Most “boomers” (those between the ages of 53 and 71 in 2017) today are choosing to work up to or even past the traditional age of retirement.  Where “early retirement” was once a much sought after goal, it seems that the prospect of 25 years in a rocking chair –or on a sandy beach somewhere – has little appeal for a generation that expects to live a full 20 years longer than their parents.

While many boomers opt to stay in their positions for as long as possible, a growing number are choosing to leave their organizations to pursue a very different path in later life.  For many, the decision is thrust upon them by difficulties re-entering the market after job loss.  For others, it represents a conscious decision to leave secure, well-paying employment and forge an entirely new career built around their priorities and goals and not the organization’s.

While later-life careers are as varied as the individuals who launch them, there are some general themes:

  • People are more likely to look for work options that are personally meaningful and fulfilling. Typically there are fewer financial and personal pressures at this stage, so  more flexibility to experiment, pursue longstanding dreams. For some, personal fulfillment comes from making a difference, in careers that contribute to the greater good of their communities and the world.  For others, fulfillment comes from the opportunity to coach or to teach and pass on the lessons of a lifetime to the next generation.  For others fulfillment comes from building a business around a hobby, or establishing a successful freelance career.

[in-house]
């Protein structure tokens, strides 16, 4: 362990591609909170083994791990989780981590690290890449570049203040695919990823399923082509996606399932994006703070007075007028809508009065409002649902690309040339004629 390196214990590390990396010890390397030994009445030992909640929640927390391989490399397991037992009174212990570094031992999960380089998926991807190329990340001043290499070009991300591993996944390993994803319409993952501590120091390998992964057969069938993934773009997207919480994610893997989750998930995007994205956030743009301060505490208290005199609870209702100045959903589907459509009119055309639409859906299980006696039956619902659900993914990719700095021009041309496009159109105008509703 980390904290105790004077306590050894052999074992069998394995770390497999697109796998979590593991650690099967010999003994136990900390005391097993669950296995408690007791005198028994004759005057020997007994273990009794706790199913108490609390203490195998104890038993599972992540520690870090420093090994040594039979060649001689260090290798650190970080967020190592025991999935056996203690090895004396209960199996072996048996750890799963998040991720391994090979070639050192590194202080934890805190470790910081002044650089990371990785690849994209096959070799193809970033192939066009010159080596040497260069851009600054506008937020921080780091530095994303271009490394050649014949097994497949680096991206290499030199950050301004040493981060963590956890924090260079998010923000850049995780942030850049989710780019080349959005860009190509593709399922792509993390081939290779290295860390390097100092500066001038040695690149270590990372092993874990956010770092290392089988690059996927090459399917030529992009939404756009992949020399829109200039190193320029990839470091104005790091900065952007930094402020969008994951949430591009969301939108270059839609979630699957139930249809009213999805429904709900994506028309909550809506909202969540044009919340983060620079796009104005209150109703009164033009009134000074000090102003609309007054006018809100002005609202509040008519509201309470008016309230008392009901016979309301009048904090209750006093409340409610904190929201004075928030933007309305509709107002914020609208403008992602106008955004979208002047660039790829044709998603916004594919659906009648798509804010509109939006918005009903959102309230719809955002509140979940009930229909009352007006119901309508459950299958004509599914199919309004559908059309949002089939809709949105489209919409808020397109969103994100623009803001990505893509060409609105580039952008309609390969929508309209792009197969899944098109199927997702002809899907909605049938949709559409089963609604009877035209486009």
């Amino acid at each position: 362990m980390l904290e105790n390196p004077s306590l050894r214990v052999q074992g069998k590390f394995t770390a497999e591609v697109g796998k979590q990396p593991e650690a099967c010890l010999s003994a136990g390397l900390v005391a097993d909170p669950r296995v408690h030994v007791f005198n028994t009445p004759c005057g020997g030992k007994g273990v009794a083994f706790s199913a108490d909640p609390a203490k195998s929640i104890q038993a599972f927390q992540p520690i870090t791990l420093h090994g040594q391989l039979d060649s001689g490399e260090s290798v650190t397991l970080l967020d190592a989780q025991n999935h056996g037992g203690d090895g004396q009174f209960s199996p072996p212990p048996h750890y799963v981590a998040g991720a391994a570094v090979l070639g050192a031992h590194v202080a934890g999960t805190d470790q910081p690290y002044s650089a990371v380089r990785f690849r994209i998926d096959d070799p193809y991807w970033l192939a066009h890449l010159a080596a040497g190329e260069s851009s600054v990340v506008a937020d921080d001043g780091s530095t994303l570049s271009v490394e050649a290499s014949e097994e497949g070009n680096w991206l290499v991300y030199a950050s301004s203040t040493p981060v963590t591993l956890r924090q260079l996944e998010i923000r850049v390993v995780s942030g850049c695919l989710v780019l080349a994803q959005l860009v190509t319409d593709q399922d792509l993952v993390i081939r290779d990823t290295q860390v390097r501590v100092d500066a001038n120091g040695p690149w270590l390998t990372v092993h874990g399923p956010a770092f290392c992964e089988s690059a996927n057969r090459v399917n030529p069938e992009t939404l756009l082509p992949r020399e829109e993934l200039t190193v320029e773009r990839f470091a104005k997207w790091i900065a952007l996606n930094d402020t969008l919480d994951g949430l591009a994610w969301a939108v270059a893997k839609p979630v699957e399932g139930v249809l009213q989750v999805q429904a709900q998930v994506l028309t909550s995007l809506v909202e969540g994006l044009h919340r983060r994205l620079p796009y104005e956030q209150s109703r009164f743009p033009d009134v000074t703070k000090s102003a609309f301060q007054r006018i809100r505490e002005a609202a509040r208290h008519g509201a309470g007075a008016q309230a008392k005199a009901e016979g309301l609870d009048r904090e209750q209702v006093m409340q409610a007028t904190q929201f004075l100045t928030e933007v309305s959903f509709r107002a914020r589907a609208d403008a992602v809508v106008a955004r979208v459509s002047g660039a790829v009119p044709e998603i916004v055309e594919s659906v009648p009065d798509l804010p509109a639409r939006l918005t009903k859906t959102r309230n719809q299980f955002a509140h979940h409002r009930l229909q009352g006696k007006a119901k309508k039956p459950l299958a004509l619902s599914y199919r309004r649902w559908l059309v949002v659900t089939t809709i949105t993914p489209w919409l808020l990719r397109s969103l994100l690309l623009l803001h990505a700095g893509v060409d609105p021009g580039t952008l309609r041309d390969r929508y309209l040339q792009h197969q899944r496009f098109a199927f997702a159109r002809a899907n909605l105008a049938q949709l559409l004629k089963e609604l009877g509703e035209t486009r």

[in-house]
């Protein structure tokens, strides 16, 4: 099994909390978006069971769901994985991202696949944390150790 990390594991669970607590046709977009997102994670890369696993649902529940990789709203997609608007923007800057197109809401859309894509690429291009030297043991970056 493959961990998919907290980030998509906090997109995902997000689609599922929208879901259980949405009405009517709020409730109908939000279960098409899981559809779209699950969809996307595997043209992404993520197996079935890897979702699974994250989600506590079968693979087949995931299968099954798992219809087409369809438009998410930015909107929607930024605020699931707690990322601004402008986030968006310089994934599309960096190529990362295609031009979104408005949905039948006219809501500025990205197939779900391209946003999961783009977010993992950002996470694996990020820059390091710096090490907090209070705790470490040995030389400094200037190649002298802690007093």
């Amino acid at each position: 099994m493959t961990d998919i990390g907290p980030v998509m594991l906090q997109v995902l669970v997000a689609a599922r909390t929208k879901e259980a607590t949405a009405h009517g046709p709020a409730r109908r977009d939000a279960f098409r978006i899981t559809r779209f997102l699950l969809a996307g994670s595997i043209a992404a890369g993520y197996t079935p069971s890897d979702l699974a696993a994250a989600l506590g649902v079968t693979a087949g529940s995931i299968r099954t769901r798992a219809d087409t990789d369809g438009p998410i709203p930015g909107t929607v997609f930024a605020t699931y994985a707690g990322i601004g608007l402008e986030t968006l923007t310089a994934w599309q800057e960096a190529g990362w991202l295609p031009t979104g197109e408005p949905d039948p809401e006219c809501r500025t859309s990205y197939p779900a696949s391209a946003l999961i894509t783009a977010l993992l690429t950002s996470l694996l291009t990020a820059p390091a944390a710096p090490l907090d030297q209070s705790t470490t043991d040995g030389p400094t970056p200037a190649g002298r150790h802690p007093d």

• In later life, the career transition is most often to self-employment. There’s an obvious reason for this.  It’s difficult to get a job in a new field at the best of times, but especially so in later life.  But there are other reasons as well.   Self- employment offers more control over one’s time, and more creative control to craft the work life that’s right for you.  It offers more flexibility to pursue personal priorities as well – to keep fit, spend time with the kids and grandkids, to travel.
  • What constitutes a “career” at this stage takes many forms. It may involve full-time work, part-time work or contract.  There may be one primary area of pursuit or several.  The career may involve paid work, volunteer work or somewhere in between. There are as many variations as there are people who create them.

With such enticing benefits and so much creative control, why wouldn’t everyone be rushing to exit their organizations and move on to the next phase?  It turns out that this transition – like any other major life change – is not without its challenges.  Research suggests that at least a third have difficulty adjusting when they “retire” from their former careers- and the more senior the person the more difficult the adjustment.  In a nutshell our identity becomes very tied up in our work– as well as powerful human needs for connection, the recognition of others and the security of knowing our place in the world.